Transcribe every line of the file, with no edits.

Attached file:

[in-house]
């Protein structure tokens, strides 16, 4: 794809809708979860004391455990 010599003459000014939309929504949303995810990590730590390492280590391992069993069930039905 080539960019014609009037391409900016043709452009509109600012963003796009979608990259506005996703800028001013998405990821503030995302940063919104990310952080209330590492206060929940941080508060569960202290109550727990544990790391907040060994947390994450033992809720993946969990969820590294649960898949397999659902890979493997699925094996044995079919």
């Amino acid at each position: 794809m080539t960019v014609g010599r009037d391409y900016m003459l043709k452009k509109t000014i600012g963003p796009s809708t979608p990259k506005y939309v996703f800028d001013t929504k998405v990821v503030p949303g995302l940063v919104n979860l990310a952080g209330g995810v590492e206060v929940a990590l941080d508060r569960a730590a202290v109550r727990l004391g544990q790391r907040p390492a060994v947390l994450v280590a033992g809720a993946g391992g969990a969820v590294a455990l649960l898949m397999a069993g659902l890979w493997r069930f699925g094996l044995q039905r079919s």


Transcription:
[in-house]
């Protein structure tokens, strides 16, 4: 794809809708979860004391455990 010599003459000014939309929504949303995810990590730590390492280590391992069993069930039905 080539960019014609009037391409900016043709452009509109600012963003796009979608990259506005996703800028001013998405990821503030995302940063919104990310952080209330590492206060929940941080508060569960202290109550727990544990790391907040060994947390994450033992809720993946969990969820590294649960898949397999659902890979493997699925094996044995079919």
């Amino acid at each position: 794809m080539t960019v014609g010599r009037d391409y900016m003459l043709k452009k509109t000014i600012g963003p796009s809708t979608p990259k506005y939309v996703f800028d001013t929504k998405v990821v503030p949303g995302l940063v919104n979860l990310a952080g209330g995810v590492e206060v929940a990590l941080d508060r569960a730590a202290v109550r727990l004391g544990q790391r907040p390492a060994v947390l994450v280590a033992g809720a993946g391992g969990a969820v590294a455990l649960l898949m397999a069993g659902l890979w493997r069930f699925g094996l044995q039905r079919s």